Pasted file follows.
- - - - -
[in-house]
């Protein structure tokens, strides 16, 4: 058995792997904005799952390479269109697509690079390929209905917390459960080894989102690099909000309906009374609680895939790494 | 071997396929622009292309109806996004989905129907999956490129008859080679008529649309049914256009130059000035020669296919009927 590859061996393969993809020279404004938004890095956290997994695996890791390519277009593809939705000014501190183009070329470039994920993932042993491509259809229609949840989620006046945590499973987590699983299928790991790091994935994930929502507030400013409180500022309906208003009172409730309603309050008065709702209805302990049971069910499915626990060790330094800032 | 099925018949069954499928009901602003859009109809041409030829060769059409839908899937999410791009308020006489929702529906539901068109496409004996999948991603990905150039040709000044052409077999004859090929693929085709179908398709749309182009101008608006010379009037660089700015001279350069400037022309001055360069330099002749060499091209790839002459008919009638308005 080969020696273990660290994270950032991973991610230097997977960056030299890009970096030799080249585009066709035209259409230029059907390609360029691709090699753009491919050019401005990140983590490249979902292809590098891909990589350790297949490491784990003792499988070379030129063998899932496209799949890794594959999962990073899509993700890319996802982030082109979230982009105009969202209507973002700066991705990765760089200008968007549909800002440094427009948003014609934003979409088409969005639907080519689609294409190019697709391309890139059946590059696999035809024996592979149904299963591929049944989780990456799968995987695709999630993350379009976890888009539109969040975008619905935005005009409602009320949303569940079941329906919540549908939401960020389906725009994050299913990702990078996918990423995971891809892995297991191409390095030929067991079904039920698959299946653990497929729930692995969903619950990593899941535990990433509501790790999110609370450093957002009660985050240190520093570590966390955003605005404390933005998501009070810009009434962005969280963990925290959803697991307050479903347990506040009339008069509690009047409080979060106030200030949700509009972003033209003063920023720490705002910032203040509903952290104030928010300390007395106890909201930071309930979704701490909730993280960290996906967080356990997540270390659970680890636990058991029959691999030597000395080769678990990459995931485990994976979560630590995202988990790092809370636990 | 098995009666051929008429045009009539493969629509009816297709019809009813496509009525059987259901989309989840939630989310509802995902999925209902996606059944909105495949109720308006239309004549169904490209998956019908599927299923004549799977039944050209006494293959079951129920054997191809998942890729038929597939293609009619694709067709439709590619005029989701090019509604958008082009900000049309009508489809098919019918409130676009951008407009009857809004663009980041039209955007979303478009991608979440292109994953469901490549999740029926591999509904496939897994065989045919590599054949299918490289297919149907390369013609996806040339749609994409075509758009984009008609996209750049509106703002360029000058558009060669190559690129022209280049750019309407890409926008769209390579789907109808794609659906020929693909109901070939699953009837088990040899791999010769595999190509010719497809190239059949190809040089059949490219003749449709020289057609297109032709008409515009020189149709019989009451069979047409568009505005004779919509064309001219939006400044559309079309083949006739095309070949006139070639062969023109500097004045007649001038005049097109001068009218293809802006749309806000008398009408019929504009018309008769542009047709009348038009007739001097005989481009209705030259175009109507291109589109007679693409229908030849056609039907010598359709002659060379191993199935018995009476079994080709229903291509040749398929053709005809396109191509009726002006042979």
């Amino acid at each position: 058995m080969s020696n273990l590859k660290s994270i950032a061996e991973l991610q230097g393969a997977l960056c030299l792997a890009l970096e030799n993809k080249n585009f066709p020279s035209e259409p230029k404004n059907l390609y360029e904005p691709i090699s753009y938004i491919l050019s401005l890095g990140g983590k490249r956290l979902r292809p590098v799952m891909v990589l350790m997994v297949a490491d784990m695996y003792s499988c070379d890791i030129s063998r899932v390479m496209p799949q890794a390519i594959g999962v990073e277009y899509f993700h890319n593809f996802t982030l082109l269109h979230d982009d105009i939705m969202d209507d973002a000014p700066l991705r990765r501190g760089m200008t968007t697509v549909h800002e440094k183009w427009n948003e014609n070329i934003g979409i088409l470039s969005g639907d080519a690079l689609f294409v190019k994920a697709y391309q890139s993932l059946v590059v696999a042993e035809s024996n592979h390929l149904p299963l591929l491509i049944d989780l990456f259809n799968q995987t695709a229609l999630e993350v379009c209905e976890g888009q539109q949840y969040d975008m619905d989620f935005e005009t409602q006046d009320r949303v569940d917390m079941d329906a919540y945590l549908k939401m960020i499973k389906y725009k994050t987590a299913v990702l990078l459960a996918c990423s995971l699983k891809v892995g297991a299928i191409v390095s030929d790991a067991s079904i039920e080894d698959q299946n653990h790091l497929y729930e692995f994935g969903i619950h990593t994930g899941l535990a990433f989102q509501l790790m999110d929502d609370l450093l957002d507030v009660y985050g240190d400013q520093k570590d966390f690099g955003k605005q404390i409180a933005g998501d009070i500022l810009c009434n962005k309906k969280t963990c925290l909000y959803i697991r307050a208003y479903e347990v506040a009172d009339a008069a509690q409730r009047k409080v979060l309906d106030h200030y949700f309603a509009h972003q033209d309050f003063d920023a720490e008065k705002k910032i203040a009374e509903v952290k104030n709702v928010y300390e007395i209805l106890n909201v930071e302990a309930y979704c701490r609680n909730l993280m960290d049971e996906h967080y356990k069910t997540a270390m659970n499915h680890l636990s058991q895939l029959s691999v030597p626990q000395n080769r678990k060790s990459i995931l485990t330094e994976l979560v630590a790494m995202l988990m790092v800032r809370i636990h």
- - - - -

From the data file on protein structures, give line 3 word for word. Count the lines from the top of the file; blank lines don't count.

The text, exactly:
């Amino acid at each position: 058995m080969s020696n273990l590859k660290s994270i950032a061996e991973l991610q230097g393969a997977l960056c030299l792997a890009l970096e030799n993809k080249n585009f066709p020279s035209e259409p230029k404004n059907l390609y360029e904005p691709i090699s753009y938004i491919l050019s401005l890095g990140g983590k490249r956290l979902r292809p590098v799952m891909v990589l350790m997994v297949a490491d784990m695996y003792s499988c070379d890791i030129s063998r899932v390479m496209p799949q890794a390519i594959g999962v990073e277009y899509f993700h890319n593809f996802t982030l082109l269109h979230d982009d105009i939705m969202d209507d973002a000014p700066l991705r990765r501190g760089m200008t968007t697509v549909h800002e440094k183009w427009n948003e014609n070329i934003g979409i088409l470039s969005g639907d080519a690079l689609f294409v190019k994920a697709y391309q890139s993932l059946v590059v696999a042993e035809s024996n592979h390929l149904p299963l591929l491509i049944d989780l990456f259809n799968q995987t695709a229609l999630e993350v379009c209905e976890g888009q539109q949840y969040d975008m619905d989620f935005e005009t409602q006046d009320r949303v569940d917390m079941d329906a919540y945590l549908k939401m960020i499973k389906y725009k994050t987590a299913v990702l990078l459960a996918c990423s995971l699983k891809v892995g297991a299928i191409v390095s030929d790991a067991s079904i039920e080894d698959q299946n653990h790091l497929y729930e692995f994935g969903i619950h990593t994930g899941l535990a990433f989102q509501l790790m999110d929502d609370l450093l957002d507030v009660y985050g240190d400013q520093k570590d966390f690099g955003k605005q404390i409180a933005g998501d009070i500022l810009c009434n962005k309906k969280t963990c925290l909000y959803i697991r307050a208003y479903e347990v506040a009172d009339a008069a509690q409730r009047k409080v979060l309906d106030h200030y949700f309603a509009h972003q033209d309050f003063d920023a720490e008065k705002k910032i203040a009374e509903v952290k104030n709702v928010y300390e007395i209805l106890n909201v930071e302990a309930y979704c701490r609680n909730l993280m960290d049971e996906h967080y356990k069910t997540a270390m659970n499915h680890l636990s058991q895939l029959s691999v030597p626990q000395n080769r678990k060790s990459i995931l485990t330094e994976l979560v630590a790494m995202l988990m790092v800032r809370i636990h």